Pheasants originated in the Eurasian plains that stretched from the Caucasus Mountains to China. So I reckoned I’d adapt a pair of Chinese classic dishes for pheasant.
Not much about cooking excites me more than experimenting with a new ingredient. I get especially jazzed when that ingredient is not only new to me, but new to the rest of the culinary world as well. It’s a rush, that feeling — real or imagined — that I am adding something new to our collective knowledge of
The first time I ever saw a Hmong person was at the farmers market around the Capitol in Madison, Wisconsin, many years ago. I was a young line cook at the time, and I gawked at the garishly bright clothes they put their children in. They did not look like any Vietnamese I’d ever met,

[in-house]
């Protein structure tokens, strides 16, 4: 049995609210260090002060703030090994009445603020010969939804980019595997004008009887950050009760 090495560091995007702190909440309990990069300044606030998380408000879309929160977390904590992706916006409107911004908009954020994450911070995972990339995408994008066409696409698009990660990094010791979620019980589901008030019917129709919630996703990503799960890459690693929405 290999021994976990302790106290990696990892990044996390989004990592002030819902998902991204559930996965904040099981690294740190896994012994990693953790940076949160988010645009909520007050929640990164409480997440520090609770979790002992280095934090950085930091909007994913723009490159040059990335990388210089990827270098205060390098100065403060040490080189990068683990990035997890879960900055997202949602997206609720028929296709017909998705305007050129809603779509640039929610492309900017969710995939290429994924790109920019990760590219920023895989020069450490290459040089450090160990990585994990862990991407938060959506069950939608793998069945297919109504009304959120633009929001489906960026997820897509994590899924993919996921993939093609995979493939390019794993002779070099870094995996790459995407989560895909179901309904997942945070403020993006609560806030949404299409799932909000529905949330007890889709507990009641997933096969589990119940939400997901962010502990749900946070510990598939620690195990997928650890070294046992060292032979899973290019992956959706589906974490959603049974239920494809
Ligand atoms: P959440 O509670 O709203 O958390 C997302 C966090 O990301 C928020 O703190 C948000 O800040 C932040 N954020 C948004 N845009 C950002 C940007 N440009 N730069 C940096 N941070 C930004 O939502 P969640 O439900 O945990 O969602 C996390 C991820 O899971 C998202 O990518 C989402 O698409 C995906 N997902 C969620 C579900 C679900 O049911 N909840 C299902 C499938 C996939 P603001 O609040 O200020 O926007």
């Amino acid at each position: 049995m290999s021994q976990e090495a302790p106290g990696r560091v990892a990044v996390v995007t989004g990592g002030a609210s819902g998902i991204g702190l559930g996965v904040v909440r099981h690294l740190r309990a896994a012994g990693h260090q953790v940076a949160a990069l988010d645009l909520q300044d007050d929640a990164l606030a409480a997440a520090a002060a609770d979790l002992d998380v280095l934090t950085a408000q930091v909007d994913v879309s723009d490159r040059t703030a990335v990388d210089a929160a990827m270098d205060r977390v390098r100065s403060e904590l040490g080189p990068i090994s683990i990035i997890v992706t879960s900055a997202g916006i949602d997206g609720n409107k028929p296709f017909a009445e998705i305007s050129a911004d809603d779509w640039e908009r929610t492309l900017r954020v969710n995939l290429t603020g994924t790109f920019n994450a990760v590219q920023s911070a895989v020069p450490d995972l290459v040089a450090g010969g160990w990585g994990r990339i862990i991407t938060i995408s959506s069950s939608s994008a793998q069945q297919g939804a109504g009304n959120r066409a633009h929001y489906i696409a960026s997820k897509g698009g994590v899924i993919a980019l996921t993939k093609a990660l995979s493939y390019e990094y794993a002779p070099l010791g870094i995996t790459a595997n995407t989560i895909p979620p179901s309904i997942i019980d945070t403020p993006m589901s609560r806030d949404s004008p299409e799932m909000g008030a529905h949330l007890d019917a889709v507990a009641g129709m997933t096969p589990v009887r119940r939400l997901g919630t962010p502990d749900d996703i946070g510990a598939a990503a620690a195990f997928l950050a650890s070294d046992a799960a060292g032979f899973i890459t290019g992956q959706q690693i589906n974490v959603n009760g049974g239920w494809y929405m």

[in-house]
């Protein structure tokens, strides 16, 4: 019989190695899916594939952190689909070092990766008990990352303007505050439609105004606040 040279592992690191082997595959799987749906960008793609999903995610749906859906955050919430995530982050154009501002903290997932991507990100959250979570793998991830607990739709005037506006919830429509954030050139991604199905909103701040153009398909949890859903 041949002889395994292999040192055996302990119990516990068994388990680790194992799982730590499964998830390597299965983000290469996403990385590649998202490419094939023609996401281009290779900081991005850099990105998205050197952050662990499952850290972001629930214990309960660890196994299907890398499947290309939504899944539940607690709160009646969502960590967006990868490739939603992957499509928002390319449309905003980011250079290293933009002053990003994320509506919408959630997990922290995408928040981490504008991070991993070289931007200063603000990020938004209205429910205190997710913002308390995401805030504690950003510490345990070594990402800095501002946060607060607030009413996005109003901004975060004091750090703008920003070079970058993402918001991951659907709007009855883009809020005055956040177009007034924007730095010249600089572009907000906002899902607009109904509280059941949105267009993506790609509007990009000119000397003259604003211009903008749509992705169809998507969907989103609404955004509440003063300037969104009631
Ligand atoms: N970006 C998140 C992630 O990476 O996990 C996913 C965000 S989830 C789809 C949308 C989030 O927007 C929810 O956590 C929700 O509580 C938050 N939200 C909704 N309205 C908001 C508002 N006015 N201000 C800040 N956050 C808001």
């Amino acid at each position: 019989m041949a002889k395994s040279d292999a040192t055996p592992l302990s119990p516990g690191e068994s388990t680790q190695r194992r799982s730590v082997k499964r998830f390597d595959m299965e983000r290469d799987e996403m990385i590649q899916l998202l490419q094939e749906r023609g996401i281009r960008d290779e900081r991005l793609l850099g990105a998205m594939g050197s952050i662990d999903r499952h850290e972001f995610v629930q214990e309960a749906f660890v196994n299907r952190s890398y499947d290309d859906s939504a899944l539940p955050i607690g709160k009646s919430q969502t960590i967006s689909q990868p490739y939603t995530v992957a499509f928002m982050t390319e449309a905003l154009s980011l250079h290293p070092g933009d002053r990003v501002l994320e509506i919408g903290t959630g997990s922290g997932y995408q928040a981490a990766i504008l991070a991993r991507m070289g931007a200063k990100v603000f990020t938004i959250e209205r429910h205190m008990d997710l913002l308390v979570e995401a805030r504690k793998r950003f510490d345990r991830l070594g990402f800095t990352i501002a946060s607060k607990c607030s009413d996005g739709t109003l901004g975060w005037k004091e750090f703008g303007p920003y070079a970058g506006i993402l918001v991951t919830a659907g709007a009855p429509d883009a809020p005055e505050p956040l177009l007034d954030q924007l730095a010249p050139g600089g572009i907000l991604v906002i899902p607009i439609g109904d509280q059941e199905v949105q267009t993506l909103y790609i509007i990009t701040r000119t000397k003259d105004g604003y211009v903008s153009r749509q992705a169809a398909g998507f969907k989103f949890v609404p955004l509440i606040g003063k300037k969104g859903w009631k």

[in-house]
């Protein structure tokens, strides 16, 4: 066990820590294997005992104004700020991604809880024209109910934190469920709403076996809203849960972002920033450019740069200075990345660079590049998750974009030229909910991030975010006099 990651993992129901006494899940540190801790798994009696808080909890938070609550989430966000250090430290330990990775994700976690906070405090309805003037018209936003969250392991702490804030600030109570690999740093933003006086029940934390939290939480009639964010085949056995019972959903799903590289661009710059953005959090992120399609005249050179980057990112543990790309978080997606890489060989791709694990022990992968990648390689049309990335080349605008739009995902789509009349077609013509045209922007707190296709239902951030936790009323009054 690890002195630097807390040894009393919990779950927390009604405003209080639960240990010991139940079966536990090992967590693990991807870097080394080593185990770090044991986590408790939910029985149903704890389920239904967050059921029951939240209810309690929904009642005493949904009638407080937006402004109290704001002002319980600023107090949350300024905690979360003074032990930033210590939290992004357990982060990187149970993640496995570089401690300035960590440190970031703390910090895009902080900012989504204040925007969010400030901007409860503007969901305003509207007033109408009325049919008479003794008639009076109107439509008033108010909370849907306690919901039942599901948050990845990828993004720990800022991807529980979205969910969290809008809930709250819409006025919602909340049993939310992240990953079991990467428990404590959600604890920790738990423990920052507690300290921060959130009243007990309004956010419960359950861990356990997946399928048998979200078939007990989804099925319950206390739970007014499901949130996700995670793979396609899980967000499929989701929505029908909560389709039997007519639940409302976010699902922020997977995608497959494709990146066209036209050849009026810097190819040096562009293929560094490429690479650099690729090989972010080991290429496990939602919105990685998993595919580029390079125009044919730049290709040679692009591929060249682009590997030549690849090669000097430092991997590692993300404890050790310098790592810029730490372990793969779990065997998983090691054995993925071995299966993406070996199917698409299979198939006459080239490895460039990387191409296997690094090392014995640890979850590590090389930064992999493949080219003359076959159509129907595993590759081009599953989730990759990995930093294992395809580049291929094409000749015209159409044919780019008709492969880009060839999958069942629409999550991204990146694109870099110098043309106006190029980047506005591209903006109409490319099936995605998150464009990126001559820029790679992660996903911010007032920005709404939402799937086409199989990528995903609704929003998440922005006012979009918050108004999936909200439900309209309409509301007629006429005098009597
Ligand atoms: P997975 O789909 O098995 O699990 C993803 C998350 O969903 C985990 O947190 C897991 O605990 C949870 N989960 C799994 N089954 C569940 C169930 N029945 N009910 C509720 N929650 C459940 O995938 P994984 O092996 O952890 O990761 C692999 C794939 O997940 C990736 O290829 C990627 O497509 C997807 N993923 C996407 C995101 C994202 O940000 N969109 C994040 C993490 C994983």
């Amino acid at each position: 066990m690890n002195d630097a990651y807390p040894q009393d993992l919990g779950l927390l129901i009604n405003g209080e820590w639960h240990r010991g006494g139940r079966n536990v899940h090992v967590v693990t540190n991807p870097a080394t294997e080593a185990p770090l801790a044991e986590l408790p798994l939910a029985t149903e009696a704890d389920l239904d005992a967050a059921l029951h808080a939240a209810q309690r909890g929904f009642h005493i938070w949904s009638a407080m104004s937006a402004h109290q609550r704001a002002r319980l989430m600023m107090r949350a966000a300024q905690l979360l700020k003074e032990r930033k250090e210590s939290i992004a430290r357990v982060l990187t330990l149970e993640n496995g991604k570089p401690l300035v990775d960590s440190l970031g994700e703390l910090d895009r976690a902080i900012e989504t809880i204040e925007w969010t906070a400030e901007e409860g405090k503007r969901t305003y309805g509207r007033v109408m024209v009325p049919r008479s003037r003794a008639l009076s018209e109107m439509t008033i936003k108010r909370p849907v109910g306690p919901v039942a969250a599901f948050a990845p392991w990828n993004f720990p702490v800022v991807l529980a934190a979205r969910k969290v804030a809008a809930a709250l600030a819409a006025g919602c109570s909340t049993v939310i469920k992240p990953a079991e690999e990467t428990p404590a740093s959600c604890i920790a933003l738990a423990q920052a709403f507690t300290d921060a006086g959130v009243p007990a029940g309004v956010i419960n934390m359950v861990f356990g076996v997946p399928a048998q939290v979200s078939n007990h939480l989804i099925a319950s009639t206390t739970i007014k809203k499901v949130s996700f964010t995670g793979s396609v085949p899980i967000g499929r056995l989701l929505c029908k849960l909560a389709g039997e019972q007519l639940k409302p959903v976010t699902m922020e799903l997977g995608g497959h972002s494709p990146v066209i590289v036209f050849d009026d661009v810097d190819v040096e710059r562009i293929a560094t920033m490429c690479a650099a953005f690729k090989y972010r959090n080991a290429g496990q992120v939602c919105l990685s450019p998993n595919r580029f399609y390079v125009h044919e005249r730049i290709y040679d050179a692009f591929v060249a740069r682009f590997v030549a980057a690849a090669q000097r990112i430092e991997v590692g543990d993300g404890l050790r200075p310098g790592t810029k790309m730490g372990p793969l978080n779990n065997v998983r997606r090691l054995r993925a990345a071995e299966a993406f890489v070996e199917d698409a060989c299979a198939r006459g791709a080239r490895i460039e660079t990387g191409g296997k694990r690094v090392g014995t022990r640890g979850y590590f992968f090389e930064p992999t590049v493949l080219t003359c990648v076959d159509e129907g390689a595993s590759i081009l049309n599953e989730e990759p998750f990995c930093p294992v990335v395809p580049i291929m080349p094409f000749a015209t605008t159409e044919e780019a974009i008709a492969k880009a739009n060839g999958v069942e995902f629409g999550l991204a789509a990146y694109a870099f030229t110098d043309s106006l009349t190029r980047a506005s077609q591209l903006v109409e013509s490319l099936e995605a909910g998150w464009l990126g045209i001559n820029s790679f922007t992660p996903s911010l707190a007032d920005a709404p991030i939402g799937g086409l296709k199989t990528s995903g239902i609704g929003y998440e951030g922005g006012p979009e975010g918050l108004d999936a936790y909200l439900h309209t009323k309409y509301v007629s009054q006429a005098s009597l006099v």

When I told Holly I wanted to make a wild duck pho, she smirked: “I think you should call it ‘phuk.’” Perfect! So here ya go: My wild game version of that Vietnamese classic soup. And lemme tell ya, it is phuk-ing good! I got the inspiration to make this dish after reading Heather’s post
We had friends over yesterday for a Memorial Day barbecue, and although we tried to keep it simple, I am really incapable of just cooking hot dogs and burgers. I did haul out some of my Greek loukaniko sausages, which went over well with caramelized onions, and I did in fact do burgers: Homemade venison